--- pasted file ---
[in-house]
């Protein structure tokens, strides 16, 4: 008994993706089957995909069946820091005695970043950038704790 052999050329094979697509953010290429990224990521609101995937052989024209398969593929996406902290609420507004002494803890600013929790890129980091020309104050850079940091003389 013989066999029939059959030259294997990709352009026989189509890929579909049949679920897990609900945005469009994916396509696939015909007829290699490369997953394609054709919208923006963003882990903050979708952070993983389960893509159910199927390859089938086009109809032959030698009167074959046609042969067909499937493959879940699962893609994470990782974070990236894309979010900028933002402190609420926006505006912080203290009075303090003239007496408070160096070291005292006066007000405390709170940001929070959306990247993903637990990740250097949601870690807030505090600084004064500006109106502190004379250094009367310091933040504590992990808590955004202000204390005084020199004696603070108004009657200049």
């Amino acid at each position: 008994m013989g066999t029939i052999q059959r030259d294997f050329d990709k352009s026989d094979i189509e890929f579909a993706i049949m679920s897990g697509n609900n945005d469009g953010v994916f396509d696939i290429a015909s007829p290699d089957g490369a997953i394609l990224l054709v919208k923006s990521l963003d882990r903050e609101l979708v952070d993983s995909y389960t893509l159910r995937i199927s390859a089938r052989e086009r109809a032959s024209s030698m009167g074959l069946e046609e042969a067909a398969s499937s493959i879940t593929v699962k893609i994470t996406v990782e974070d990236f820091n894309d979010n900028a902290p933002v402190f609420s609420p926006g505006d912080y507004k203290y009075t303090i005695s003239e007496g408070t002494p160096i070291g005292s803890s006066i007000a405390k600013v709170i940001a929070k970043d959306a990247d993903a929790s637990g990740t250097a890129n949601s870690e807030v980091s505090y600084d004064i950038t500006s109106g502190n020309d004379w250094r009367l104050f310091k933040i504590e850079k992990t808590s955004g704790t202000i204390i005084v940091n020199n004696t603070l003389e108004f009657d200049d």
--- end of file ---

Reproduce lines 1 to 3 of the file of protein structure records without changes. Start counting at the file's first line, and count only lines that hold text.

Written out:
[in-house]
């Protein structure tokens, strides 16, 4: 008994993706089957995909069946820091005695970043950038704790 052999050329094979697509953010290429990224990521609101995937052989024209398969593929996406902290609420507004002494803890600013929790890129980091020309104050850079940091003389 013989066999029939059959030259294997990709352009026989189509890929579909049949679920897990609900945005469009994916396509696939015909007829290699490369997953394609054709919208923006963003882990903050979708952070993983389960893509159910199927390859089938086009109809032959030698009167074959046609042969067909499937493959879940699962893609994470990782974070990236894309979010900028933002402190609420926006505006912080203290009075303090003239007496408070160096070291005292006066007000405390709170940001929070959306990247993903637990990740250097949601870690807030505090600084004064500006109106502190004379250094009367310091933040504590992990808590955004202000204390005084020199004696603070108004009657200049």
């Amino acid at each position: 008994m013989g066999t029939i052999q059959r030259d294997f050329d990709k352009s026989d094979i189509e890929f579909a993706i049949m679920s897990g697509n609900n945005d469009g953010v994916f396509d696939i290429a015909s007829p290699d089957g490369a997953i394609l990224l054709v919208k923006s990521l963003d882990r903050e609101l979708v952070d993983s995909y389960t893509l159910r995937i199927s390859a089938r052989e086009r109809a032959s024209s030698m009167g074959l069946e046609e042969a067909a398969s499937s493959i879940t593929v699962k893609i994470t996406v990782e974070d990236f820091n894309d979010n900028a902290p933002v402190f609420s609420p926006g505006d912080y507004k203290y009075t303090i005695s003239e007496g408070t002494p160096i070291g005292s803890s006066i007000a405390k600013v709170i940001a929070k970043d959306a990247d993903a929790s637990g990740t250097a890129n949601s870690e807030v980091s505090y600084d004064i950038t500006s109106g502190n020309d004379w250094r009367l104050f310091k933040i504590e850079k992990t808590s955004g704790t202000i204390i005084v940091n020199n004696t603070l003389e108004f009657d200049d």